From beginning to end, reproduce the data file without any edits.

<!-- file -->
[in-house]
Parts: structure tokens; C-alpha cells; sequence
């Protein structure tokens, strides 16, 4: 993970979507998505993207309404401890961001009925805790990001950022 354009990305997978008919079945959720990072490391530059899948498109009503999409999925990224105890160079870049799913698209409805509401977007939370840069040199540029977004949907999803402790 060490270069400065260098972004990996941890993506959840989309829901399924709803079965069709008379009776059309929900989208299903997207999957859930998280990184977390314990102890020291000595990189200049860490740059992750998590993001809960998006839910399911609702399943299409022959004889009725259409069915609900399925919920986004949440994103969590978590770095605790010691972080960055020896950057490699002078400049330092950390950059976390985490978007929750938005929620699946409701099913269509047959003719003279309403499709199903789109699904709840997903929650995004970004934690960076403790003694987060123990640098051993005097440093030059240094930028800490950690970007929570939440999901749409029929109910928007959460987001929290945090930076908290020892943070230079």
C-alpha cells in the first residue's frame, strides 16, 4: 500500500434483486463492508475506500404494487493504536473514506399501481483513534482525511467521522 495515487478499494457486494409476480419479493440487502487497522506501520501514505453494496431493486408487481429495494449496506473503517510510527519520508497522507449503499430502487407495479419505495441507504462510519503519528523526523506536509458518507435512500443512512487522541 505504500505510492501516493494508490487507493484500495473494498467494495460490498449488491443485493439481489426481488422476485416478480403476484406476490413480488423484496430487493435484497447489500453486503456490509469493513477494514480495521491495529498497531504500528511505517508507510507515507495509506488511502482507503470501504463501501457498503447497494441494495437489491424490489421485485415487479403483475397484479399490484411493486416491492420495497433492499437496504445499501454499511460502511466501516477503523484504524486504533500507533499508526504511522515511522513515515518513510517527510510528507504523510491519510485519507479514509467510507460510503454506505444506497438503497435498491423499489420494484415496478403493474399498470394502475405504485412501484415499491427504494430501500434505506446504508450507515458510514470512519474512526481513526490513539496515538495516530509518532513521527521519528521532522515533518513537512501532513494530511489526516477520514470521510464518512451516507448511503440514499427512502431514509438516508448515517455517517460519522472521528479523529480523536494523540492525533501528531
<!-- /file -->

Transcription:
[in-house]
Parts: structure tokens; C-alpha cells; sequence
């Protein structure tokens, strides 16, 4: 993970979507998505993207309404401890961001009925805790990001950022 354009990305997978008919079945959720990072490391530059899948498109009503999409999925990224105890160079870049799913698209409805509401977007939370840069040199540029977004949907999803402790 060490270069400065260098972004990996941890993506959840989309829901399924709803079965069709008379009776059309929900989208299903997207999957859930998280990184977390314990102890020291000595990189200049860490740059992750998590993001809960998006839910399911609702399943299409022959004889009725259409069915609900399925919920986004949440994103969590978590770095605790010691972080960055020896950057490699002078400049330092950390950059976390985490978007929750938005929620699946409701099913269509047959003719003279309403499709199903789109699904709840997903929650995004970004934690960076403790003694987060123990640098051993005097440093030059240094930028800490950690970007929570939440999901749409029929109910928007959460987001929290945090930076908290020892943070230079």
C-alpha cells in the first residue's frame, strides 16, 4: 500500500434483486463492508475506500404494487493504536473514506399501481483513534482525511467521522 495515487478499494457486494409476480419479493440487502487497522506501520501514505453494496431493486408487481429495494449496506473503517510510527519520508497522507449503499430502487407495479419505495441507504462510519503519528523526523506536509458518507435512500443512512487522541 505504500505510492501516493494508490487507493484500495473494498467494495460490498449488491443485493439481489426481488422476485416478480403476484406476490413480488423484496430487493435484497447489500453486503456490509469493513477494514480495521491495529498497531504500528511505517508507510507515507495509506488511502482507503470501504463501501457498503447497494441494495437489491424490489421485485415487479403483475397484479399490484411493486416491492420495497433492499437496504445499501454499511460502511466501516477503523484504524486504533500507533499508526504511522515511522513515515518513510517527510510528507504523510491519510485519507479514509467510507460510503454506505444506497438503497435498491423499489420494484415496478403493474399498470394502475405504485412501484415499491427504494430501500434505506446504508450507515458510514470512519474512526481513526490513539496515538495516530509518532513521527521519528521532522515533518513537512501532513494530511489526516477520514470521510464518512451516507448511503440514499427512502431514509438516508448515517455517517460519522472521528479523529480523536494523540492525533501528531